By Chad Hobbs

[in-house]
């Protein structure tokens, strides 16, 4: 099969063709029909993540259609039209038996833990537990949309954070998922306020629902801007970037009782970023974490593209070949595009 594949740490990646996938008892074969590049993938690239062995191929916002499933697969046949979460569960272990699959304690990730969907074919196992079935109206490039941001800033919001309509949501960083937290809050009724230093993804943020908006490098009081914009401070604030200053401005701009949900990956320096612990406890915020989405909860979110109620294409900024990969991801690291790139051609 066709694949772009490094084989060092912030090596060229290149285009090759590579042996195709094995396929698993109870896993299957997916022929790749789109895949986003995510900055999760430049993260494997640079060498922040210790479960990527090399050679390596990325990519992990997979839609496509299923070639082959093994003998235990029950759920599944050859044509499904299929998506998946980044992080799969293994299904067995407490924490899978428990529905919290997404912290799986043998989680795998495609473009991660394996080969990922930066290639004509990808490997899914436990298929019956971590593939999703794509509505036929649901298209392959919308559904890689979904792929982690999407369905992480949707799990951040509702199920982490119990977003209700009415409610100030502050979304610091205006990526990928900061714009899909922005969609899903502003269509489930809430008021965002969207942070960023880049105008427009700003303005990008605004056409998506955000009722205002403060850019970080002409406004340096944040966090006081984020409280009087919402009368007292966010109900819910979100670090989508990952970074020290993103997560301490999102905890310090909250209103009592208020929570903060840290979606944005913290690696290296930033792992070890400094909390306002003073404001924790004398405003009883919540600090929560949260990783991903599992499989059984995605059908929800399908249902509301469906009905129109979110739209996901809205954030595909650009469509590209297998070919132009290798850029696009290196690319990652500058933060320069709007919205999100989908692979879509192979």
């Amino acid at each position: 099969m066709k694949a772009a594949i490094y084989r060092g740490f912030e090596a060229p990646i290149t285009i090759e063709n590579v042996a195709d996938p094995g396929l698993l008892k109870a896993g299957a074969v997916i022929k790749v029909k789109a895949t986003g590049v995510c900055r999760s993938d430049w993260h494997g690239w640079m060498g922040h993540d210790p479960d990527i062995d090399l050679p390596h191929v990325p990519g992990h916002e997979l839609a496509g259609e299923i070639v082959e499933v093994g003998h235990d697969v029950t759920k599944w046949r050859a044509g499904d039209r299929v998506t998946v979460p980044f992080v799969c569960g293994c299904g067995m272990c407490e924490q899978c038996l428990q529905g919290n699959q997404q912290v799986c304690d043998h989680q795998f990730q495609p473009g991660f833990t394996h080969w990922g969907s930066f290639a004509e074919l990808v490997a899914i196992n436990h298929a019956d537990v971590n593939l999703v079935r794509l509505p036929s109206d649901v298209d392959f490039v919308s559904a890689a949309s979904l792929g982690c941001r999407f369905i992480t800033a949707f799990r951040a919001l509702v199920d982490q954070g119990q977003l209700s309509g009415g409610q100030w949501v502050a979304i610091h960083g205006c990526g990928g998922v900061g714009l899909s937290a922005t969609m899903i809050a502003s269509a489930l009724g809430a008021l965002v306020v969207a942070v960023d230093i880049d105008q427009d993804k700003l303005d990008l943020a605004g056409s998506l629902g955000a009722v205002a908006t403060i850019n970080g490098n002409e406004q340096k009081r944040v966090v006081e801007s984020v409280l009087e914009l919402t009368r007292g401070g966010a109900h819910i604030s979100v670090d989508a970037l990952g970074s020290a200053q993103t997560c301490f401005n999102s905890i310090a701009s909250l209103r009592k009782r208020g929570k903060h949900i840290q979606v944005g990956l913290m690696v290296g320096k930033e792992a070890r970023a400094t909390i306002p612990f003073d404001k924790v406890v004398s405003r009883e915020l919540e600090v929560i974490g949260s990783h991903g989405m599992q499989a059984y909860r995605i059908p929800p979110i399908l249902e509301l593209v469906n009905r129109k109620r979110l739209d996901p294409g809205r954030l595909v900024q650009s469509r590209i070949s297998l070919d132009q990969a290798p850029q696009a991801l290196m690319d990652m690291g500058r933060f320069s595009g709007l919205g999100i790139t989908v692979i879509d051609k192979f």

There has been a lot of talk about the Spanish flu outbreak of 1918-1919, as the world fights to get the upper hand on the current Covid-19 outbreak. They are both pandemics in their own right, but the Spanish flu that hit just over one hundred years ago was unlike any one the modern world has ever seen. It is also provides a cautionary tale for us as well. In this edition of the Messenger, we have included a compilation of news clips from our archives, showing how this very paper was reporting on the epidemic at the height of its spread. In this article, we will take a more in depth look at the bigger picture of the outbreak from today’s vantage point, looking back. A mild wave of the Spanish flu hit in the spring of 1918 that was hit or miss. It returned later that fall, however, with a vengeance, killing over 675,000 Americans and somewhere between 50-100 million people across the globe by the time it was through. All most three quarters of all deaths took place between the end of September 1918 and January of 1919. Though 1918 would be the final year of World War I, statistics show that more soldiers died from the flu in the final months of the war than they did in the four years of war combined. As you will see in the article from the Messenger’s past, army camps were hit hard. People in their twenties were one of the most vulnerable groups. Patients bled from their mouth, nose, ears and eyes. One military doctor wrote in his correspondence that soldiers turned so blue from lack of oxygen that he couldn’t tell white and black soldiers apart. Unlike the Lyme disease which is named after its place of discovery in Lyme, Pennsylvania or Middle Eastern Respiratory Disease, West Nile Virus, Hong Kong flu, or many other diseases named for the place they were discovered, the Spanish flu had little to do with Spain as far as origin. In early 1918, President Woodrow Wilson had forced through congress the Sedition Act. It was an amendment to the 1917 Espionage Act which made it a crime for anyone to convey information intended to interfere with the U.S. armed forces’ prosecution of the war effort or to promote the success of the country’s enemies. The Sedition Act added weight in terms of fining and prosecuting anyone who said or published anything negative that could be seen as interfering with the war effort. Other countries fighting in WWI had enforced similar, if not harsher, parameters on their own news press. Spain was not in the war and as a result had not instituted such measures on its press. Since Spain was one of the few countries freely reporting on the flu after its onset, it became known as the Spanish flu from there on out. Back here in the States, the Committee on Public Information, formed in 1917 by President Wilson, became a propaganda machine to push the war effort. Chairman George Creel once stated, “Truth and falsehood are arbitrary terms, the force of an idea lies in its inspirational value. It matters very little if it is true or false.” With such a mindset from its leader, it was of little wonder that propaganda started popping up around the country comparing Spanish flu, as one sign read, to “old-fashioned influenza, nothing more.” At the height of the outbreak in the fall of 1918, Philadelphia made a decision that many are talking about, today, in comparison to how the Covid-19 outbreak is being handled. A large war bond parade was scheduled to take place there. Many health experts warned against it and begged government officials to cancel it. Some went to newspapers trying to warn people, but the stories never made it to press thanks in part to the Sedition Act. Within two days after the parade, Philadelphia became inundated with the disease as it exploded throughout the city. Hospitals were so overwhelmed and people were dying at such a fast rate that there are pictures of steam shovels digging mass graves for the 14,500 citizens that died as a result in the City of Brotherly Love. Much has changed in the hundred years since that pandemic and the one we face today. Doctors were concerned with the 3 C’s: clean mouth, clean skin and clean bowels but never any mention of washing ones hands. Three of the most prominent treatments around the country were enemas/laxatives, bloodletting and whiskey. Anuric tablets, lemonade, ice cream, and buttermilk will not be on many doctors lists for viral treatment in hospitals today. It is estimated one third of the world’s population was infected with Spanish flu. Cities’ responses to the crisis, such as St. Louis’ shuttering versus Philadelphia’s parade, are being mentioned still today. If we have learned one thing from the Spanish flu, it is that humanity can and will survive this pandemic. Society and our government have asked us to take extreme measures to ensure we survive it better than those one hundred years ago did theirs. For the sake of those at the highest risk, along with the healthcare workers who are putting themselves in harm’s way for the greater good of all, may we all come together during this time and stand united, at a distance, putting our differences, politics, and critiques of those making the hard decisions on the back burner until we get through this trying time. For it too will eventually come to pass.